Kettlebell softstyle is actually the competition form of kettlebell workouts, which is why it’s also called “Kettlebell Sport.”
In kettlebell sport, competitors use lighter weight kettlebells in smoother, more efficient movements to maximize endurance increase the number of reps possible.
Whereas in kettlebell hardstyle, you want to maximize tension to produce the most effort in the shortest period of time, the goal of kettlebell softstyle is to keep the kettlebell moving for long periods of time without rest.
What Are the Benefits of Kettlebell Softstyle?
Kettlebell softstyle may be less effective than hardstyle when it comes to burning calories in a short period of time, it makes up for it by allowing you to burn calories over a longer period of time.
By maximizing efficiency and fluidity of movement, you can burn just as many calories as a quick, high intensity workout would with the added benefit of training endurance!
While most people in the hardstyle school of thought usually do 3-5 sets of 10 or so heavy kettlebell exercises, softstyle practitioners might perform hundreds of repetitions in a given workout with a lighter kettlebell and more efficient movements.
Intensity VS Endurance
This is what it all boils down to.
Do you prefer HIIT workouts or longer, more endurance focused workouts?
Although you may get results with less time investment with hardstyle, a high intensity workout may not be what you’re looking for. Many people prefer a longer, steady state kind of exercise. It all really comes back to the sprint vs marathon idea I presented earlier.
If you’re asking yourself which is better when it comes to these two styles of kettlebell workouts, you really just need to ask yourself what are your goals? Which style fits better into your workout schedule?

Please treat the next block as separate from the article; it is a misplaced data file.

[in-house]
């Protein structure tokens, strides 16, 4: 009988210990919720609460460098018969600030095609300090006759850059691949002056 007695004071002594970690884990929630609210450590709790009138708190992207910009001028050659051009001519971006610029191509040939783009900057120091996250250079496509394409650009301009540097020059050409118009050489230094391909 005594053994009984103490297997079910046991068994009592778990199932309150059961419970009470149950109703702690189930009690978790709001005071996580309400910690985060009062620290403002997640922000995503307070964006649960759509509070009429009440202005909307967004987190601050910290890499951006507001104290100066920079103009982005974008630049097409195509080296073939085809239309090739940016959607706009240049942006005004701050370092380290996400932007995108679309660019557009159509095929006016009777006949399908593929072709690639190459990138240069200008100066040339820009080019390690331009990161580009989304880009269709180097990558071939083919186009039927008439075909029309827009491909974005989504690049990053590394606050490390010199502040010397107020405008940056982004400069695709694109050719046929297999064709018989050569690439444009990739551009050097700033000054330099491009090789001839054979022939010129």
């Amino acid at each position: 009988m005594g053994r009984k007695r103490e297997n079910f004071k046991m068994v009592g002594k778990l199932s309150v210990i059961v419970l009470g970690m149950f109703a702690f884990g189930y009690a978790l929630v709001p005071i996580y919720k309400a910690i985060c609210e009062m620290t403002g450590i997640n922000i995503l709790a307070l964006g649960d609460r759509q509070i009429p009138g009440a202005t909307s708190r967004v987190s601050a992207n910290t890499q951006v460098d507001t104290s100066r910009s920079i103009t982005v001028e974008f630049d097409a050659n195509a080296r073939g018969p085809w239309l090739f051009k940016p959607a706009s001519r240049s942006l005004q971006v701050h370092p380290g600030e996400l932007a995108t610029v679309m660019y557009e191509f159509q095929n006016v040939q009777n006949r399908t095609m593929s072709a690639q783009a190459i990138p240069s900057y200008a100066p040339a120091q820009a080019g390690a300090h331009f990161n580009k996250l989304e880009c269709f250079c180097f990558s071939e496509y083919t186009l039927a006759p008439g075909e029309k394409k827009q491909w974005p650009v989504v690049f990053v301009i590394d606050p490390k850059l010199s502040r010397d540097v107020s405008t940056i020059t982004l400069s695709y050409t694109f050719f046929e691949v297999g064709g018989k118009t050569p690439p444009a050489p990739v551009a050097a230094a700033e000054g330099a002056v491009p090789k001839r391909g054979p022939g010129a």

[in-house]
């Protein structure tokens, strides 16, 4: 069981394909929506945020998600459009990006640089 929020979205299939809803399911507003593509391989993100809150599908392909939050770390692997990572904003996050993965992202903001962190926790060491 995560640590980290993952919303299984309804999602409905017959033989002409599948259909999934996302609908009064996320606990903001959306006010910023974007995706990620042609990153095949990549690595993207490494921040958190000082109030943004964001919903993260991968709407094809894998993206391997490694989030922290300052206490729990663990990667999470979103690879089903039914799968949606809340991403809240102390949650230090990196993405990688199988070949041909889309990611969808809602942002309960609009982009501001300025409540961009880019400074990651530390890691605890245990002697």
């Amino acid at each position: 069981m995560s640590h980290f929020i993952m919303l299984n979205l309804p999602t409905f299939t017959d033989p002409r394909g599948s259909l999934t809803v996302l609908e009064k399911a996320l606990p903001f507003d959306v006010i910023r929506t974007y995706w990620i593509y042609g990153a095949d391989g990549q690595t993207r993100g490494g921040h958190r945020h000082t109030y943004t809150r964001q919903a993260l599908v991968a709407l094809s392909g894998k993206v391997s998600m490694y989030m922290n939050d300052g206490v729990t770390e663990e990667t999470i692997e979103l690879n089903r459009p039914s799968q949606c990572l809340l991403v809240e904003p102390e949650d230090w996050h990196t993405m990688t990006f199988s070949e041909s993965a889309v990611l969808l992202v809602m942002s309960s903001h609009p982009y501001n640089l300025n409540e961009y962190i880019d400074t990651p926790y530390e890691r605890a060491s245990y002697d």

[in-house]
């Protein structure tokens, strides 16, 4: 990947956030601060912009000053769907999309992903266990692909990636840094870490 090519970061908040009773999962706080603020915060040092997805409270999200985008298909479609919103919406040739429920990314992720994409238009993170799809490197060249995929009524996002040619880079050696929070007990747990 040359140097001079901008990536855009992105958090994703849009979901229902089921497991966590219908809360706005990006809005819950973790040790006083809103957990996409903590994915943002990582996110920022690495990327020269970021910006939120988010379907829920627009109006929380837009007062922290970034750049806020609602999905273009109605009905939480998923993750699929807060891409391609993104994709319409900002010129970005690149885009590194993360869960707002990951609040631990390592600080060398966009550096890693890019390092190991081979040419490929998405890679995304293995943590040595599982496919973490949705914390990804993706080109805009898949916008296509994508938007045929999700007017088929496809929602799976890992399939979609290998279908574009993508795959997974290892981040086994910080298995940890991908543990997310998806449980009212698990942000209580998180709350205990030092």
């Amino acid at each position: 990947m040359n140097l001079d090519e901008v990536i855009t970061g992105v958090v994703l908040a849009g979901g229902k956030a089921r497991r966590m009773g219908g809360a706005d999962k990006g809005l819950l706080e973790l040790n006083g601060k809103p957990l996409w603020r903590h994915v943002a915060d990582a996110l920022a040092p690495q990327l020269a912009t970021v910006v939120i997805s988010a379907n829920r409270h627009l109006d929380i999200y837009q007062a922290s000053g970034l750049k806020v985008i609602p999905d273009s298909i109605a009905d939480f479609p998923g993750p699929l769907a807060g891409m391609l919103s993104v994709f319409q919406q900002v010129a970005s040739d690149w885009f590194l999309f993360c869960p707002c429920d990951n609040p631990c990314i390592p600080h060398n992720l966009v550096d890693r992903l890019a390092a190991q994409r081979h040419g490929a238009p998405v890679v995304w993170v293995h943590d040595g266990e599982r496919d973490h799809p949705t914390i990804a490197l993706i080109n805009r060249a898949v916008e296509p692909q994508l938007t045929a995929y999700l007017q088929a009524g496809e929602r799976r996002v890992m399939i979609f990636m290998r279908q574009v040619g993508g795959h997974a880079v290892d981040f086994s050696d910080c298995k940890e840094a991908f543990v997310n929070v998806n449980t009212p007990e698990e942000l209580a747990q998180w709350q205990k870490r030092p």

Do you want to burn calories and build muscle with relatively short workouts? Do you enjoy shorter, high intensity workouts? Hardstyle kettlebell workouts are probably the way to go for you.
Do you want to increase your endurance? Are you looking for a workout that is lower impact? If you don’t mind spending more time on your kettlebell workouts, softstyle kettlebell workouts are a great option.
So what do you think? Which school do you prefer?
More Kettlebell Info
Kettlebell Squats: How to and Why
Kettlebell Hollow Body Flutter Kicks
The Ultimate Guide to the Kettlebell Clean and Press
Try out some Kettlebell Hip Thrusts to get those booty gains!
Awesome Beginner Kettlebell Exercises
Hey I’m Patrick!
I built my first home gym in 2012, when I decided I was tired of waiting in line for the squat rack and I started GGC in 2020 to help people find the info they need to improve their fitness and their lives.
I’m passionate about fitness, especially when it comes to working out at home. I’ve learned a lot over the years about what to do and what not to do, and my mission is to share that knowledge with the world!